The Road Trip of History
I guess I’m like every other child of the mid-century. Some of the very first memories I have of the world outside my home and back yard are about being aware, first in an amorphous way, and then with more clarity, of the daily nuclear threat we lived with in the 1960’s, the height of the ever-so-paranoid cold war. Yellow triangular civil defense signs were everywhere, school kids practiced drills that involved hiding under their desks to protect themselves from a nuclear blast; the Cuban missile crisis and the Bay of Pigs invasion had happened during my very early childhood, too early for me to remember. We all knew without ever having been specifically told that one too-itchy finger on the button, and we’d all be annihilated. Somehow I had absorbed or invented for myself the concept of mutually assured destruction, and so, at age 6, 7, 8, and a long time thereafter, I took comfort in believing that no one with any good sense at all would ever push that button, knowing that the Russians would immediately push their button too, and then we’d all go up in a mushroom shaped cloud.
I see now that I was not only an optimist, but a miniature linear Progressive. I pictured myself in a great big car, riding with all humanity along the road on which we travel in a more-or-less straight line through history, from inequality, ignorance, incivility, warfare, hatred, and all that stuff that even my 6-year-old self knew was bad, toward love, peace, understanding, and…well, you know, all that stuff that even 6-year-olds know is good. Even as every night, without fail, the TV showed us video footage of young men fighting a war in a far-off place, a war that seemed endless, still I knew in my bones that these were just bumps in the road, and when we got past them things would improve, because that’s the direction in which the great big car was inevitably moving. Toward better things for everyone.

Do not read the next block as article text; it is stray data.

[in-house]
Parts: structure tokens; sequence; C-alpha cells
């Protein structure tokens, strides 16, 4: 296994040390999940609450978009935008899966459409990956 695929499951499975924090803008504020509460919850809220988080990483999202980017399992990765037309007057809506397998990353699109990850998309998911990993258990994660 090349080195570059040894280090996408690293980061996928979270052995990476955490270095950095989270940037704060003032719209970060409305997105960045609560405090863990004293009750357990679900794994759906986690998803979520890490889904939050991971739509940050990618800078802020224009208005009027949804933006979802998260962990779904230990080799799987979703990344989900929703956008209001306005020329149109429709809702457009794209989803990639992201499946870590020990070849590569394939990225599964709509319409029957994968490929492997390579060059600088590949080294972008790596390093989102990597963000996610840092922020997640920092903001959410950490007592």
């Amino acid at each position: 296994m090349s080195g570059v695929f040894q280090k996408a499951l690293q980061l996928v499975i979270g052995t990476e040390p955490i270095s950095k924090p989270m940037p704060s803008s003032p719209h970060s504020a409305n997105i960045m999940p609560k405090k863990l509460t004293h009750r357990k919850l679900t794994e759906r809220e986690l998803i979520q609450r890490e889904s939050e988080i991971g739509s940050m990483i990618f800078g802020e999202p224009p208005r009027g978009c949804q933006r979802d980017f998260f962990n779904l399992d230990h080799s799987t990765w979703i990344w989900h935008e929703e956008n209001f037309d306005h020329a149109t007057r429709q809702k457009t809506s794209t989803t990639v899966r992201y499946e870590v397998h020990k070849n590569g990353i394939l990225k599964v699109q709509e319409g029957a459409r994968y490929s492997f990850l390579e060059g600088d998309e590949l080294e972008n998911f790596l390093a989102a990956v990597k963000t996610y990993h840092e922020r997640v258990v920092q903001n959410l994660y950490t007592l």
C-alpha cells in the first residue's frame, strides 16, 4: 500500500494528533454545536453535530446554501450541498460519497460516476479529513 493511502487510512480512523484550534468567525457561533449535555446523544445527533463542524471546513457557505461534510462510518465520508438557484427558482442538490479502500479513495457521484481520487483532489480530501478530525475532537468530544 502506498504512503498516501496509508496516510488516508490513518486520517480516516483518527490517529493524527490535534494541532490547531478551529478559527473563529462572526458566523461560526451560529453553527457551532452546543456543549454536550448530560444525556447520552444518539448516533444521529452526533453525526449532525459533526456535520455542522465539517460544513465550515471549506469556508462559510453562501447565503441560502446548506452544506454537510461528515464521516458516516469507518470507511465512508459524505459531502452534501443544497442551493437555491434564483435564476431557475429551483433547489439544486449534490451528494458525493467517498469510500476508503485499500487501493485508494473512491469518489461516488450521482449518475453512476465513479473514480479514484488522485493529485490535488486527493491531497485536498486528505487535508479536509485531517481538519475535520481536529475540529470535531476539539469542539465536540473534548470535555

Were we there yet? No, but no doubt, we’d get there.
There was war here in this country during my childhood, too. News reports of “racial unrest”, as they used to call it when I was a little kid, were quite frequent. I was 9 in the summer of 1967, and had just started listening to top forty AM radio with some regularity, when several days of rioting tore the city of Milwaukee apart; I heard all about it on WOKY and WRIT. We lived 30 miles, a whole world, away from North 3rd Street, and what little I recall is filtered through the prism of 50 years and my parents’ interpretation of the news. I now suspect my dad thought Father Groppi should have minded his own business like a good priest and stayed in the pulpit. Local TV stations started running the “It’s 10 o’clock…parents, do you know where your children are?” announcement, which I found to be mysterious and a little disturbing. I asked my mom what a curfew was. More growing pains, more bumps in the road; but pains to endure, the reward of which was that we, well, the adults anyway, would resolve all these black-white problems, and then we would all live together in harmony, or so my 9-year-old self believed.
Were we there yet? Not by a long shot.
1968, and in April Dr. King was shot dead, and then just two months later Bobby Kennedy was shot dead. That photo from the Ambassador Hotel, the one in which the 17-year-old busboy is crouched next to Bobby Kennedy, lying spread eagle in a pool of his own blood, haunts me to this day. I came to the conclusion that important people in politics get murdered on a regular basis, and was a little surprised when it didn’t happen again in another two months.